Dutch aircraft manufacturer Pal-V turned heads this year with its launch of the “world’s first” commercial flying car, which can convert from drive to flight mode in under 10 minutes.
Described as a “car that flies” and a “plane that drives”, the model is certified to fly under the US Federal Aviation Administration and the European Aviation Safety Agency, and also meets standard road-safety requirements.
In a bid to make autonomous cars less alienating and more trustworthy for humans, Jaguar Land Rover created a host of driverless vehicles that make eye contact with pedestrians.
With two large round eyes fixed to their fronts, the cars – or “eye pods” – can make eye contact with passers-by, much like human drivers, to acknowledge that they’ve seen them and are stopping to let them cross the road safely.
Uber also took to the skies this year as it revealed the cabin design for an electric, self-piloting air taxi, intended to be used for its scheduled 2020 aircraft taxi service in partnership with NASA.
Developed by aircraft manufacturer Bell Helicopter, the electric flying taxi is a cross between a traditional helicopter, a light aircraft and a passenger-carrying drone.
This year also saw Japanese brand Muji use its well-known minimal style to design a “friendly” autonomous shuttle bus built for all weather conditions, which is set to hit the roads in three Finnish cities by 2020.
While Finnish autonomous driving company Sensible 4 developed the algorithms, artificial intelligence and sensory obstacle detection needed to refine the self-driving technology, Muji provided the design aesthetic that earned it its minimal style reputation.
One of the biggest players in the field of transport this year has been Hyperloop, the brainchild of Elon Musk. While many concept designs have been released for the near-supersonic transportation system, from well-known firms like UNStudio and Foster + Partners, the very first full-scale passenger Hyperloop capsule prototype was unveiled in October, designed by Priestmangoode.
Built using the newly developed material vibranium, the capsule will reportedly be fully optimised and ready for passengers as soon as 2019.
Renault also jumped on the shared transportation bandwagon with a design for an autonomous and electric vehicle that would provide city dwellers with an alternative to public transport.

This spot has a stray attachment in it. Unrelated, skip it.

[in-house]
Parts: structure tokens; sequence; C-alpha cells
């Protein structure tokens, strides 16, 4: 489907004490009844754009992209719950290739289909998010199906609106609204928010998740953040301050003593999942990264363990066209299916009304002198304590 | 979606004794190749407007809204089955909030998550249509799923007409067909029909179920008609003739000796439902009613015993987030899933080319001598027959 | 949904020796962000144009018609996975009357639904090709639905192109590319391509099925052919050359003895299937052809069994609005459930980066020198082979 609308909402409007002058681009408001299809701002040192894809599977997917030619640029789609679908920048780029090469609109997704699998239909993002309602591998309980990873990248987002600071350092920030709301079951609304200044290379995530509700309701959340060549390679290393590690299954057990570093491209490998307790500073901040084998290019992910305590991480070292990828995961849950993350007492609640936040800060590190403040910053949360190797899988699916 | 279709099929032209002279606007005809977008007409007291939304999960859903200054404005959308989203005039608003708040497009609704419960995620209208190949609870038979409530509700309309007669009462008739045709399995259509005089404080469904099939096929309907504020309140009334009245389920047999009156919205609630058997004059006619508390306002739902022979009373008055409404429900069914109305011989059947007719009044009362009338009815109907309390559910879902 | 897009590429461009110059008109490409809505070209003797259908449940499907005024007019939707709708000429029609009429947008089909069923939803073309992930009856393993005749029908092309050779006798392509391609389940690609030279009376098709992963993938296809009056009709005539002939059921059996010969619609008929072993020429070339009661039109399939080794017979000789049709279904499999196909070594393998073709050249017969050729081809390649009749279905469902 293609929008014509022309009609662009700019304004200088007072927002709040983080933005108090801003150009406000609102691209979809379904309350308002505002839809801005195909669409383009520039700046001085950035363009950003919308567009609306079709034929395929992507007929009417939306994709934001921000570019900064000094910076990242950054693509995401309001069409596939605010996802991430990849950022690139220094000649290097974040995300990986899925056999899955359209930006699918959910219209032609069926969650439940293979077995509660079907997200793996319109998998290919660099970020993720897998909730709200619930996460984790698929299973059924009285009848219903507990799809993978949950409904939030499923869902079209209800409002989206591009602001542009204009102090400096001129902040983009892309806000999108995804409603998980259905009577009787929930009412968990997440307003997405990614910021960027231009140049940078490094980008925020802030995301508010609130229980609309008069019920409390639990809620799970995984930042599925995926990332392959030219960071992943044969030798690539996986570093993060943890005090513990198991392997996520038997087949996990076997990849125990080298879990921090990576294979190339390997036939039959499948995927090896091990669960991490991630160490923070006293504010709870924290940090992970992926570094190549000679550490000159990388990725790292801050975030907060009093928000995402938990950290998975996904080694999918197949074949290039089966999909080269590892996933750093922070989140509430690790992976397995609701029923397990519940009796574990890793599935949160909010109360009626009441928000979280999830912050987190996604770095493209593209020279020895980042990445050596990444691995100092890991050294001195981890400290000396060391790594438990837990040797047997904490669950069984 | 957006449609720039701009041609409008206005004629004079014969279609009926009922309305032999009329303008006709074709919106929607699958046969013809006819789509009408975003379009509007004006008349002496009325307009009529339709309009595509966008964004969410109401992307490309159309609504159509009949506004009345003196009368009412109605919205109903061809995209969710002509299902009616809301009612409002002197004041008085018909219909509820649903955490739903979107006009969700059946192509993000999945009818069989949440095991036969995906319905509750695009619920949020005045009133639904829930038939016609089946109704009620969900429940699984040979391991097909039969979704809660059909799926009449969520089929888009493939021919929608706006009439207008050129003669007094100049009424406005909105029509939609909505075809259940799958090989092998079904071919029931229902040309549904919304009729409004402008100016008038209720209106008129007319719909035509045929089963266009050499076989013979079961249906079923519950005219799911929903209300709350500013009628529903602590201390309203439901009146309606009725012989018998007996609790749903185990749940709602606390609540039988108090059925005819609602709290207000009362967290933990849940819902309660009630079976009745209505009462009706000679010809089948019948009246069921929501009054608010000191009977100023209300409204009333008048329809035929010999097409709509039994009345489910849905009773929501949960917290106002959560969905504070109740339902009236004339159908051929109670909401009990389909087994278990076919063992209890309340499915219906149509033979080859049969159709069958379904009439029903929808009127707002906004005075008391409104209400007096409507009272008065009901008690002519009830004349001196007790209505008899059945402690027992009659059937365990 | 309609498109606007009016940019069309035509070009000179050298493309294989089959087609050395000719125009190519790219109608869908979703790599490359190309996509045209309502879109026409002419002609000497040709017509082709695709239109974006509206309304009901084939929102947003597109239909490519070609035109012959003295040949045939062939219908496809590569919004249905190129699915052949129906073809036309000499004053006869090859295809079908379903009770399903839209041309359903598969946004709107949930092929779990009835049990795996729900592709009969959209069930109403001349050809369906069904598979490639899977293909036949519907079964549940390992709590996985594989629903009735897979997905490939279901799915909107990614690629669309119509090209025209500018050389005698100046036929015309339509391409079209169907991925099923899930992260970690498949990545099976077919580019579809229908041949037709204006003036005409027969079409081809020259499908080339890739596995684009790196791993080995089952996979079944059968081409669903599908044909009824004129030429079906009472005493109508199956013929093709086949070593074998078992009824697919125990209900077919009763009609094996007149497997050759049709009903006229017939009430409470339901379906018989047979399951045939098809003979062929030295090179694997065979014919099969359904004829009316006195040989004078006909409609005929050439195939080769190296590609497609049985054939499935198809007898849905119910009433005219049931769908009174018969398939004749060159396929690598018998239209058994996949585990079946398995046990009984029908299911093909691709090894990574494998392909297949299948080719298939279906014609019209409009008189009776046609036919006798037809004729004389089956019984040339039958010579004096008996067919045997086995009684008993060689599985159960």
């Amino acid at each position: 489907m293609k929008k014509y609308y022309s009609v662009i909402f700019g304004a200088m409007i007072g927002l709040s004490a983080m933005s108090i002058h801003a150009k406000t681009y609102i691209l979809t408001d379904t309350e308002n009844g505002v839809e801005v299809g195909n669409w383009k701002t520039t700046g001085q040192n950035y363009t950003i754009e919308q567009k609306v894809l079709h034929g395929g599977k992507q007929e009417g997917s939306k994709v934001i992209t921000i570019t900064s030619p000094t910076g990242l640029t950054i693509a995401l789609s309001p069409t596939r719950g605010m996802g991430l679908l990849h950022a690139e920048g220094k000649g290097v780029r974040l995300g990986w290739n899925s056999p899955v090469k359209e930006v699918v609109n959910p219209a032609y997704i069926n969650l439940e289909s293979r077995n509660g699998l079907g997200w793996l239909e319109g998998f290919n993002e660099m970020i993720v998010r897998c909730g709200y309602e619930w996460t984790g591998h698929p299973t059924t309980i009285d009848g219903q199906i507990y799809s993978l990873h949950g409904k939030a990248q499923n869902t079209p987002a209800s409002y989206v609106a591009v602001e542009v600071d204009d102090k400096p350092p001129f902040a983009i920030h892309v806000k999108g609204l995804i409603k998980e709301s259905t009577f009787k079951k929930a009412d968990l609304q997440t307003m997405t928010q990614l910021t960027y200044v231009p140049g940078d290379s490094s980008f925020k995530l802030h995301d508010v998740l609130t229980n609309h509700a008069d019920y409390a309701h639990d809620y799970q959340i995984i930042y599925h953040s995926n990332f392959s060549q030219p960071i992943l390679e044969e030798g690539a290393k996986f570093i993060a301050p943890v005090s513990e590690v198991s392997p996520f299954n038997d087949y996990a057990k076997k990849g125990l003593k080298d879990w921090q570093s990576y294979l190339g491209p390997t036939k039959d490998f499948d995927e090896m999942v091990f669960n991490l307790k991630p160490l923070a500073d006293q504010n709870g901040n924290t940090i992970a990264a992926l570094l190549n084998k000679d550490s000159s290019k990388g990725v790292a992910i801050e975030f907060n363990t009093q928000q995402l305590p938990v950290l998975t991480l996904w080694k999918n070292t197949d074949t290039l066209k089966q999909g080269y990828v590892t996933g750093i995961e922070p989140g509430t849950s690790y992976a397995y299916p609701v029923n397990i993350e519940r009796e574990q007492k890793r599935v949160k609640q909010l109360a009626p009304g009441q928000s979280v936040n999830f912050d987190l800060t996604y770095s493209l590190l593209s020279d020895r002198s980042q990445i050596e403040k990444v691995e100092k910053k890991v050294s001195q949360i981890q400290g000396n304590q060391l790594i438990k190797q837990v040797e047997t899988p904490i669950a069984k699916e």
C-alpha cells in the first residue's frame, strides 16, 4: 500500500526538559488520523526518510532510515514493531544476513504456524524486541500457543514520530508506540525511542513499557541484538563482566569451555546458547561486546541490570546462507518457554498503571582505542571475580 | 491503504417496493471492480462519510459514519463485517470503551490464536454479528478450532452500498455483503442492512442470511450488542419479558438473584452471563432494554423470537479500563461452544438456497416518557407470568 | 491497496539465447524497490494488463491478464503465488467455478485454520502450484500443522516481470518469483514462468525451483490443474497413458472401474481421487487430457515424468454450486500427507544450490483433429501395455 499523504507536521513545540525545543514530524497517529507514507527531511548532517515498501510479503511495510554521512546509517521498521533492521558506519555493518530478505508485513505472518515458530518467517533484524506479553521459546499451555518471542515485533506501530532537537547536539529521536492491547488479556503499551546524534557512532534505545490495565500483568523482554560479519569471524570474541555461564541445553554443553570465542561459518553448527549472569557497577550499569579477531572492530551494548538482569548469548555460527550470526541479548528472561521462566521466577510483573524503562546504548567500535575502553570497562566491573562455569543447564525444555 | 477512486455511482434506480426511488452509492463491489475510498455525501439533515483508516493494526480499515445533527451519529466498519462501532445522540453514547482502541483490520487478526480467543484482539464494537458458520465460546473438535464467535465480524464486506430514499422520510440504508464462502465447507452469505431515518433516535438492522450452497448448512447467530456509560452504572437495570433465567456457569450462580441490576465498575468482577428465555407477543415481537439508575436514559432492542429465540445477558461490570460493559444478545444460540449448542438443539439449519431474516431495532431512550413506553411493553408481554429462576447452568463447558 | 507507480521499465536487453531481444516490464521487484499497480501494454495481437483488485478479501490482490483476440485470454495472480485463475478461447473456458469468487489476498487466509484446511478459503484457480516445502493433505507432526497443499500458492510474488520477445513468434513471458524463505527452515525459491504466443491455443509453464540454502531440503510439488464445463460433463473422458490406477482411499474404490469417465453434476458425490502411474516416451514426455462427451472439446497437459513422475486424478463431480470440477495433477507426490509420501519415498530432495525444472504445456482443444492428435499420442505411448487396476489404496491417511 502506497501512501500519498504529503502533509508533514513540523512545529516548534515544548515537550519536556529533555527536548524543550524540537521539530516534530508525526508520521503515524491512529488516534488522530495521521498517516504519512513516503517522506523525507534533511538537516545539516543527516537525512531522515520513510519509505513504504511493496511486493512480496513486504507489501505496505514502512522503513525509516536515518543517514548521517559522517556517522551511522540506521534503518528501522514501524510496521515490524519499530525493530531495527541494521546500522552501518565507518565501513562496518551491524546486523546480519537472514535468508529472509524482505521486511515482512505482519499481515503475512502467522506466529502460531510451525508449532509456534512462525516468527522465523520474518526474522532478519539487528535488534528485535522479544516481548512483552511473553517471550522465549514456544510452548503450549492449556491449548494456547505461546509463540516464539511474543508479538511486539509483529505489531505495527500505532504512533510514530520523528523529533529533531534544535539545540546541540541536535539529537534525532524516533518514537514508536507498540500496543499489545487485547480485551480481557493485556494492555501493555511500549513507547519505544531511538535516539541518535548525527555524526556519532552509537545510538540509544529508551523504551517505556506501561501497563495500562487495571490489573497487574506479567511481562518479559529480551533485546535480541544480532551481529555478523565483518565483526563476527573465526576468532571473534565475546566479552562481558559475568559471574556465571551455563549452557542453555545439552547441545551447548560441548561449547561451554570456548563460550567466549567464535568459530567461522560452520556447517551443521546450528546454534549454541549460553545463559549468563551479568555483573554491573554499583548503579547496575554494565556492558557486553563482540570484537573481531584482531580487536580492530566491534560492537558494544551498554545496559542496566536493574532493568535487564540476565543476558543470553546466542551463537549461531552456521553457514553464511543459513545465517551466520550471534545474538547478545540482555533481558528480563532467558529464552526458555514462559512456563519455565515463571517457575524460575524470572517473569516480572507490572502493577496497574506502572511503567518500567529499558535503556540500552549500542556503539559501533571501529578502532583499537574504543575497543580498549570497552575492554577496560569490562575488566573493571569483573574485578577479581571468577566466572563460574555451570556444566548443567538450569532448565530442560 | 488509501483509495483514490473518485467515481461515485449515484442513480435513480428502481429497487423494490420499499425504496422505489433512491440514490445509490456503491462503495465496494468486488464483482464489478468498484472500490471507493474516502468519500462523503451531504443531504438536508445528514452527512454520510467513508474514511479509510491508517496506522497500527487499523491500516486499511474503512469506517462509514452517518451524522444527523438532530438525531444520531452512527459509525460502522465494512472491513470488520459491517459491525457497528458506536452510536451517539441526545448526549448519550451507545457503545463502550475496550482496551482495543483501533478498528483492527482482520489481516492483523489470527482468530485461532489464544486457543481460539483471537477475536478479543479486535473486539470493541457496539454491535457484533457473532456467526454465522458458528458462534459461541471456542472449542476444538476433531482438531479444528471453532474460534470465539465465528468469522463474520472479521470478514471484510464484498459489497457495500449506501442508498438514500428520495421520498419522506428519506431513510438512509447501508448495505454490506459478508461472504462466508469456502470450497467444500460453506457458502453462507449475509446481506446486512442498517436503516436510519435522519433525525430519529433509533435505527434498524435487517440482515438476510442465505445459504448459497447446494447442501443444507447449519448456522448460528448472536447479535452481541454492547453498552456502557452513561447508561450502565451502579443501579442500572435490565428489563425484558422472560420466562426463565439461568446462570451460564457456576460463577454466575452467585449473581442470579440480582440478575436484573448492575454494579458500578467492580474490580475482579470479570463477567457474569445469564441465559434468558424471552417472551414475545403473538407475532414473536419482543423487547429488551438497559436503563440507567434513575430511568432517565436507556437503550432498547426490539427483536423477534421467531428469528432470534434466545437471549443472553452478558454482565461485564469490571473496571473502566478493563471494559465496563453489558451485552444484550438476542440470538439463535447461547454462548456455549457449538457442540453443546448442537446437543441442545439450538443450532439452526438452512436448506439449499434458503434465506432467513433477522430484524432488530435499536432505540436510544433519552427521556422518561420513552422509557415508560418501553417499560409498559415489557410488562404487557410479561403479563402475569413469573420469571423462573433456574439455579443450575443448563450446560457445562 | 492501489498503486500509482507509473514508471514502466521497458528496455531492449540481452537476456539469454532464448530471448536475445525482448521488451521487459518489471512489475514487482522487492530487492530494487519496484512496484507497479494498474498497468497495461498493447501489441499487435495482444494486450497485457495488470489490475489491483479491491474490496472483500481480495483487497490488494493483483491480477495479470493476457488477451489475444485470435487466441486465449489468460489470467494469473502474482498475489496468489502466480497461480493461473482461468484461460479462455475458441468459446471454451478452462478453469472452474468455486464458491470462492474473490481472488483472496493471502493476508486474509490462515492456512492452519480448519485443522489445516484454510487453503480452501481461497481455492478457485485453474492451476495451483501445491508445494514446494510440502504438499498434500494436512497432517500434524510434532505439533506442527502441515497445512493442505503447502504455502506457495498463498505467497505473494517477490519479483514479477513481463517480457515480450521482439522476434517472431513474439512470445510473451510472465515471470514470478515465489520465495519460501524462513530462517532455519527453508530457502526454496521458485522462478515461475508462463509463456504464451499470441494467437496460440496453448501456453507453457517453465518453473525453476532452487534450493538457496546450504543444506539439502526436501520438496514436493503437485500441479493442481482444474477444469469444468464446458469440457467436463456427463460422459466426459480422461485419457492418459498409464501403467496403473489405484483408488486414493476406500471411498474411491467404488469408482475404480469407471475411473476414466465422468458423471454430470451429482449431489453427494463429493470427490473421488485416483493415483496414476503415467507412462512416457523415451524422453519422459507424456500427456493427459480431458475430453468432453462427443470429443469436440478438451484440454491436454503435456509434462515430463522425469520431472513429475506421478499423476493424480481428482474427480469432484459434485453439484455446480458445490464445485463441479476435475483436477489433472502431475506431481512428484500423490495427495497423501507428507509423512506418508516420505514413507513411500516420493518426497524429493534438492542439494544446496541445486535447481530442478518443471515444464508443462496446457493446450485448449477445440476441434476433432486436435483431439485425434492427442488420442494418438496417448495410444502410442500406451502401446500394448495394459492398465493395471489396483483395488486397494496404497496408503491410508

Called Ez-Go, the concept functions as both a car and an Uber-style ride-sharing service, designed for riding alone, with friends or family, or shared with other ride-hailing users – who would request the vehicle via a smartphone app.
IKEA’s innovation lab Space10 envisioned the future of self-driving cars as a series of mobile amenities, including an office, a cafe, a healthcare clinic, a farm, an entertainment unit, a hotel and a pop-up shop.
The project, called Spaces on Wheels, aims to explore how self-driving cars could impact our everyday life once they become ubiquitous – the vehicles would support everyday activities while still transporting users from one place to another.
Swedish car manufacturer Volvo also aimed to make interior spaces mobile this year, with an all-electric autonomous car concept that can double up as a mobile office, bedroom or living room.
The 360c concept vehicle was designed to reimagine the balance between life and work, allowing passengers to make use of “unproductive” or “boring” time lost commuting.
Renault developed its Ez-Go concept even further this year by designing a convoy of driverless pods called Ez-Pro that can be used to deliver goods and parcels, or that can transform into mobile pop-up shops.
Autonomous and electric, each delivery service is made up of a self-driving “leader pod” and a convoy of driverless robo-pods, which can either follow each other as a platoon or move independently.
This year also saw Ferrari release two carbon-fibre sports cars with no windshield or roof. The Monza SP1 and SP2 cars are entirely open-topped and equipped with the most powerful engine the company has ever built.
Unveiled in September this year, the two limited-edition vehicles are the first in a new range by Ferrari called Icona, which take their design cues from the Ferraris of the 1950s.